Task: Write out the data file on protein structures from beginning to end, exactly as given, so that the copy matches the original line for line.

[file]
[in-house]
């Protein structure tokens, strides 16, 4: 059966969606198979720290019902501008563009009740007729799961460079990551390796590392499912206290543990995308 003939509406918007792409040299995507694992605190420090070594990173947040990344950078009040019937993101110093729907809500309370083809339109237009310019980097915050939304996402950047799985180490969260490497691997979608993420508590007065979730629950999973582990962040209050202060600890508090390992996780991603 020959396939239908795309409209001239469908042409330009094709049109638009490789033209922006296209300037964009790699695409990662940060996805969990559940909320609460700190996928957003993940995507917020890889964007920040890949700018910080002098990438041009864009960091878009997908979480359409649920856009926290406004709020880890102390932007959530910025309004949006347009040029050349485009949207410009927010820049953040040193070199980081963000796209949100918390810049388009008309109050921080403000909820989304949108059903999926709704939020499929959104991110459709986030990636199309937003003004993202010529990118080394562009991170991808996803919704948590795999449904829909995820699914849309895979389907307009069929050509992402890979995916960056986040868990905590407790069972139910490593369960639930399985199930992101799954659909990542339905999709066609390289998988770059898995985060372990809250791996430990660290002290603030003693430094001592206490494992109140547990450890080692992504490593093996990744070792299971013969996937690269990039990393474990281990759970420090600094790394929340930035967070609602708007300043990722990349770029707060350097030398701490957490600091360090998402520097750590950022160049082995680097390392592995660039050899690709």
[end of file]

[in-house]
């Protein structure tokens, strides 16, 4: 059966969606198979720290019902501008563009009740007729799961460079990551390796590392499912206290543990995308 003939509406918007792409040299995507694992605190420090070594990173947040990344950078009040019937993101110093729907809500309370083809339109237009310019980097915050939304996402950047799985180490969260490497691997979608993420508590007065979730629950999973582990962040209050202060600890508090390992996780991603 020959396939239908795309409209001239469908042409330009094709049109638009490789033209922006296209300037964009790699695409990662940060996805969990559940909320609460700190996928957003993940995507917020890889964007920040890949700018910080002098990438041009864009960091878009997908979480359409649920856009926290406004709020880890102390932007959530910025309004949006347009040029050349485009949207410009927010820049953040040193070199980081963000796209949100918390810049388009008309109050921080403000909820989304949108059903999926709704939020499929959104991110459709986030990636199309937003003004993202010529990118080394562009991170991808996803919704948590795999449904829909995820699914849309895979389907307009069929050509992402890979995916960056986040868990905590407790069972139910490593369960639930399985199930992101799954659909990542339905999709066609390289998988770059898995985060372990809250791996430990660290002290603030003693430094001592206490494992109140547990450890080692992504490593093996990744070792299971013969996937690269990039990393474990281990759970420090600094790394929340930035967070609602708007300043990722990349770029707060350097030398701490957490600091360090998402520097750590950022160049082995680097390392592995660039050899690709």